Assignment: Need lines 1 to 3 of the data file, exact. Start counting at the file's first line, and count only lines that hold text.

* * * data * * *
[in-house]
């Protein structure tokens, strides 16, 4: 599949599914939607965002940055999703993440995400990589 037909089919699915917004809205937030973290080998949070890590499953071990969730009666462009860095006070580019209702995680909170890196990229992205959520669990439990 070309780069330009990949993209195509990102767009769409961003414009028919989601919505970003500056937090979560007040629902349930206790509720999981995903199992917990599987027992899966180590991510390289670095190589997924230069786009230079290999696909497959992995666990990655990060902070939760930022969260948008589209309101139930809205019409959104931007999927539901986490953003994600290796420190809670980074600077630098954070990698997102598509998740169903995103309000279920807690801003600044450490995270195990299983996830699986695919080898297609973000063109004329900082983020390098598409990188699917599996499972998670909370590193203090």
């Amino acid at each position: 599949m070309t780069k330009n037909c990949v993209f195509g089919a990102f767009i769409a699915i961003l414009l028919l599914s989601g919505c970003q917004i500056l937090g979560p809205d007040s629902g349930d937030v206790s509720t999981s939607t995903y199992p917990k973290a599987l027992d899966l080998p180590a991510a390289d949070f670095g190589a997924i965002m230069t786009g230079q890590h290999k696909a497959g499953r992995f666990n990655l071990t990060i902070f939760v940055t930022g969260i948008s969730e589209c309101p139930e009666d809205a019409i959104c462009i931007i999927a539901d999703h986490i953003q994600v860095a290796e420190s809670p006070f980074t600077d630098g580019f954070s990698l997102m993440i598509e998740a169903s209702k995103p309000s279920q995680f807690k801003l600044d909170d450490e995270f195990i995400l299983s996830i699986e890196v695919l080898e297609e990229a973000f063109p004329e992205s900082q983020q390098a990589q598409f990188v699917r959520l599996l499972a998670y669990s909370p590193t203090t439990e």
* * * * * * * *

[in-house]
């Protein structure tokens, strides 16, 4: 599949599914939607965002940055999703993440995400990589 037909089919699915917004809205937030973290080998949070890590499953071990969730009666462009860095006070580019209702995680909170890196990229992205959520669990439990 070309780069330009990949993209195509990102767009769409961003414009028919989601919505970003500056937090979560007040629902349930206790509720999981995903199992917990599987027992899966180590991510390289670095190589997924230069786009230079290999696909497959992995666990990655990060902070939760930022969260948008589209309101139930809205019409959104931007999927539901986490953003994600290796420190809670980074600077630098954070990698997102598509998740169903995103309000279920807690801003600044450490995270195990299983996830699986695919080898297609973000063109004329900082983020390098598409990188699917599996499972998670909370590193203090």
């Amino acid at each position: 599949m070309t780069k330009n037909c990949v993209f195509g089919a990102f767009i769409a699915i961003l414009l028919l599914s989601g919505c970003q917004i500056l937090g979560p809205d007040s629902g349930d937030v206790s509720t999981s939607t995903y199992p917990k973290a599987l027992d899966l080998p180590a991510a390289d949070f670095g190589a997924i965002m230069t786009g230079q890590h290999k696909a497959g499953r992995f666990n990655l071990t990060i902070f939760v940055t930022g969260i948008s969730e589209c309101p139930e009666d809205a019409i959104c462009i931007i999927a539901d999703h986490i953003q994600v860095a290796e420190s809670p006070f980074t600077d630098g580019f954070s990698l997102m993440i598509e998740a169903s209702k995103p309000s279920q995680f807690k801003l600044d909170d450490e995270f195990i995400l299983s996830i699986e890196v695919l080898e297609e990229a973000f063109p004329e992205s900082q983020q390098a990589q598409f990188v699917r959520l599996l499972a998670y669990s909370p590193t203090t439990e």